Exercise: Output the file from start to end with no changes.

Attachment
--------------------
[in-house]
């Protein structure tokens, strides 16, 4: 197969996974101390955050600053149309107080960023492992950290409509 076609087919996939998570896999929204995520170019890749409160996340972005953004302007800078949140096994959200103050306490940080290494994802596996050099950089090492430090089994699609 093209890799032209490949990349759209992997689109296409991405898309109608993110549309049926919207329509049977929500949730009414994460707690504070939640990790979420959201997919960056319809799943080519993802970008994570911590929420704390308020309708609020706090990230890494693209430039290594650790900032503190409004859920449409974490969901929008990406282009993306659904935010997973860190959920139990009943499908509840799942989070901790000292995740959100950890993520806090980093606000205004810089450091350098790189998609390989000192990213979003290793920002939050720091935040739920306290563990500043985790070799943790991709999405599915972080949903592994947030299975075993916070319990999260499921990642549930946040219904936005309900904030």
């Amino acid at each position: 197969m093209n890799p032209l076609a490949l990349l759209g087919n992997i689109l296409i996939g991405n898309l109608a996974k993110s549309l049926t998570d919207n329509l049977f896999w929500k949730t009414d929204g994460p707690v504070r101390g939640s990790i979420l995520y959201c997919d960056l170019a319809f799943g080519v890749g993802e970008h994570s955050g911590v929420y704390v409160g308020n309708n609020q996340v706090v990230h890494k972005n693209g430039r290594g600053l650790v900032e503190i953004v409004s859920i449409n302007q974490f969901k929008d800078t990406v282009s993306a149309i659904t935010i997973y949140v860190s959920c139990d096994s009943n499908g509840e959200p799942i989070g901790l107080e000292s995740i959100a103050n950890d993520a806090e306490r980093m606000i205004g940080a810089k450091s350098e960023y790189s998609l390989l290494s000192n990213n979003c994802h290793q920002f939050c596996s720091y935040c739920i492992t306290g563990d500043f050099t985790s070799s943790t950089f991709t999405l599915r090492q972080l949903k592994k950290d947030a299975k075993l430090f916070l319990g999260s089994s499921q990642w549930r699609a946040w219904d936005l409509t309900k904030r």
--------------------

[in-house]
């Protein structure tokens, strides 16, 4: 197969996974101390955050600053149309107080960023492992950290409509 076609087919996939998570896999929204995520170019890749409160996340972005953004302007800078949140096994959200103050306490940080290494994802596996050099950089090492430090089994699609 093209890799032209490949990349759209992997689109296409991405898309109608993110549309049926919207329509049977929500949730009414994460707690504070939640990790979420959201997919960056319809799943080519993802970008994570911590929420704390308020309708609020706090990230890494693209430039290594650790900032503190409004859920449409974490969901929008990406282009993306659904935010997973860190959920139990009943499908509840799942989070901790000292995740959100950890993520806090980093606000205004810089450091350098790189998609390989000192990213979003290793920002939050720091935040739920306290563990500043985790070799943790991709999405599915972080949903592994947030299975075993916070319990999260499921990642549930946040219904936005309900904030």
């Amino acid at each position: 197969m093209n890799p032209l076609a490949l990349l759209g087919n992997i689109l296409i996939g991405n898309l109608a996974k993110s549309l049926t998570d919207n329509l049977f896999w929500k949730t009414d929204g994460p707690v504070r101390g939640s990790i979420l995520y959201c997919d960056l170019a319809f799943g080519v890749g993802e970008h994570s955050g911590v929420y704390v409160g308020n309708n609020q996340v706090v990230h890494k972005n693209g430039r290594g600053l650790v900032e503190i953004v409004s859920i449409n302007q974490f969901k929008d800078t990406v282009s993306a149309i659904t935010i997973y949140v860190s959920c139990d096994s009943n499908g509840e959200p799942i989070g901790l107080e000292s995740i959100a103050n950890d993520a806090e306490r980093m606000i205004g940080a810089k450091s350098e960023y790189s998609l390989l290494s000192n990213n979003c994802h290793q920002f939050c596996s720091y935040c739920i492992t306290g563990d500043f050099t985790s070799s943790t950089f991709t999405l599915r090492q972080l949903k592994k950290d947030a299975k075993l430090f916070l319990g999260s089994s499921q990642w549930r699609a946040w219904d936005l409509t309900k904030r």